If the Senedd believes in Welsh democracy, it should let the Welsh people decide its future
Before coronavirus, Welsh independence was on the fringes of the political mainstream. With Plaid Cymru consistently trailing both the Conservatives and Labour in the polls, and the debate a long way from that in Scotland, it seemed unlikely that it would become a serious issue ahead of next year’s election.
The pandemic has been the much-needed catalyst, or “game changer” as Adam Price put it, in the argument for an independent Wales. At no other point since devolution has the idea of Welsh self-governance been at the forefront of people’s minds across the country.
And today, the Welsh Parliament hosts a landmark debate in the evolving story of Wales’ modern consciousness.
Plaid Cymru’s motion in Plenary seeks to affirm the right of the people of Wales to decide whether it should be an independent country, in what is potentially the first political milestone of our nation as it transitions from the worst of coronavirus.
Its most significant proposal for the Senedd to consider – which also includes acknowledging that there has been increased support for political independence across the UK, and that the current health crisis has shown Wales’ ability to act independently – is its call on the Welsh Government to seek the constitutional right to allow our own parliament in Cardiff to legislate during the next term to hold a binding referendum on independence.
For anyone unfamiliar with Welsh politics, this would seem like a rather straightforward and sensible proposal. Why wouldn’t you give your nation its right to self-determination? That’s the cornerstone of modern democracy, isn’t it? But the history of Wales and the political dynamic of our parliament complicates matters.
The motion has already faced stiff opposition from every side of the political spectrum. Its amendments range from reaffirming the resilience of a devolved form of government; Wales’ dependency on the UK treasury and political ties of the Union; the question of a separate Welsh bill of rights and constitution; and even debating the abolition of the Senedd altogether. Thankfully, all of this has been allocated a generous hour to debate.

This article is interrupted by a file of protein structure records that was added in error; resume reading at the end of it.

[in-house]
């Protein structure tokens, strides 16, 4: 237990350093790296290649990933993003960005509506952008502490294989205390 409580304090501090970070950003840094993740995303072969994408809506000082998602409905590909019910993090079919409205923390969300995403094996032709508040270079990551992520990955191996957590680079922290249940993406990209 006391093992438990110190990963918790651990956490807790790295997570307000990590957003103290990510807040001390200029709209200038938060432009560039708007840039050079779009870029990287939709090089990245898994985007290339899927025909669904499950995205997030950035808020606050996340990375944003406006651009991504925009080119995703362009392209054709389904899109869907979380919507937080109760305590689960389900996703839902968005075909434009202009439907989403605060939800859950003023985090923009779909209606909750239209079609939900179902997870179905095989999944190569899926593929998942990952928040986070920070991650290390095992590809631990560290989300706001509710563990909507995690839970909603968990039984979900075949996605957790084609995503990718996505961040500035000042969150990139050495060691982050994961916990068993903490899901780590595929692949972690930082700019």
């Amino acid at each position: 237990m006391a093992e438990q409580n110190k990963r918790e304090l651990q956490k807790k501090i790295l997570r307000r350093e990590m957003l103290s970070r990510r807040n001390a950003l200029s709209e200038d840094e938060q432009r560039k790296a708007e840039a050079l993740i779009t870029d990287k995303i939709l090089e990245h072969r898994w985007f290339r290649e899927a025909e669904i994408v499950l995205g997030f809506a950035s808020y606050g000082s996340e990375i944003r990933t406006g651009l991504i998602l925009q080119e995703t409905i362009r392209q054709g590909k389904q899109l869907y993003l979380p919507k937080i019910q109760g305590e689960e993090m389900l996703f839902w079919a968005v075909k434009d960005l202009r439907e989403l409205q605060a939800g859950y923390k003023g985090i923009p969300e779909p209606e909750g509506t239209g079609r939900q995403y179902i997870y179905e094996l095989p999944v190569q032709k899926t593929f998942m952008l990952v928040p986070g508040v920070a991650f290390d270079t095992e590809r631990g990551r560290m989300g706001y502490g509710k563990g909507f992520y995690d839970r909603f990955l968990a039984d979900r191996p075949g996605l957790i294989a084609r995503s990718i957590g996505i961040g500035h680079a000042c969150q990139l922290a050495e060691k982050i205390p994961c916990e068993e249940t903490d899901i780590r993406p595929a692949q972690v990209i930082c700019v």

It is therefore evident that Plaid’s motion is extremely unlikely to attract support; across Wales and our own parliament, the consensus is for political autonomy within the UK. But this does not mean that Wales should not be given the power over the next few years to have the ability to decide whether it wants to chart a new course in its democracy.
Mark Drakeford, the man who has inavertedly caused the surge in popular belief that Wales can look after its own affairs, even said this week that the decision about the future of the future of our nation should lie in “the hands of Welsh people”. Although the First Minister looked to May 2021 as the next event for the people of Wales to make a democratic decision, today’s debate is an opportunity for him and other members of the Senedd to put the power in the hands of Welsh people.
Whether a Conservative, Labour or Liberal Democrat member, transferring power from Westminster to Cardiff Bay is the right thing to do for Welsh democracy and not simply a nationalistic cause – if the logic of the First Minister is anything to go by. And it’s not unprecedented either: the UK government granted powers to the Scottish Parliament to hold a legal referendum earlier this decade. Wales now has the opportunity to do the same.
Opponents will be quick to dismiss Plaid’s motion as a simple call for independence, and it indeed has its flaws that should be addressed. This includes how it equates the campaign for Welsh independence to the calls for Irish reunification; simplifies how countries of comparative geographic size have responded to the pandemic; and how it establishes a time-limited period on when a referendum should be held in Wales.
Today is, of course, a momentous moment for Plaid Cymru, and captures its ideas about an independent Wales. This is important for the party’s ideological development, since Plaid hasn’t always advocated a wholly independent Wales. Gwynfor Evans, who was elected 54 years ago yesterday, never really decided on what political model would work for Wales, for instance. It’s pretty clear that Adam Price has.
Most important of all, members of the Senedd should think carefully about what signal their vote today sends to the Welsh people.
Our parliamentarians have an opportunity to send a message loud and clear to those fools who want to abolish Welsh democracy, and at the same time reaffirm to Westminster that Wales has the will to make its own decisions over the next decade.
In short, today’s motion gives Wales and its people the right to determine its future. Is that really too much to ask?
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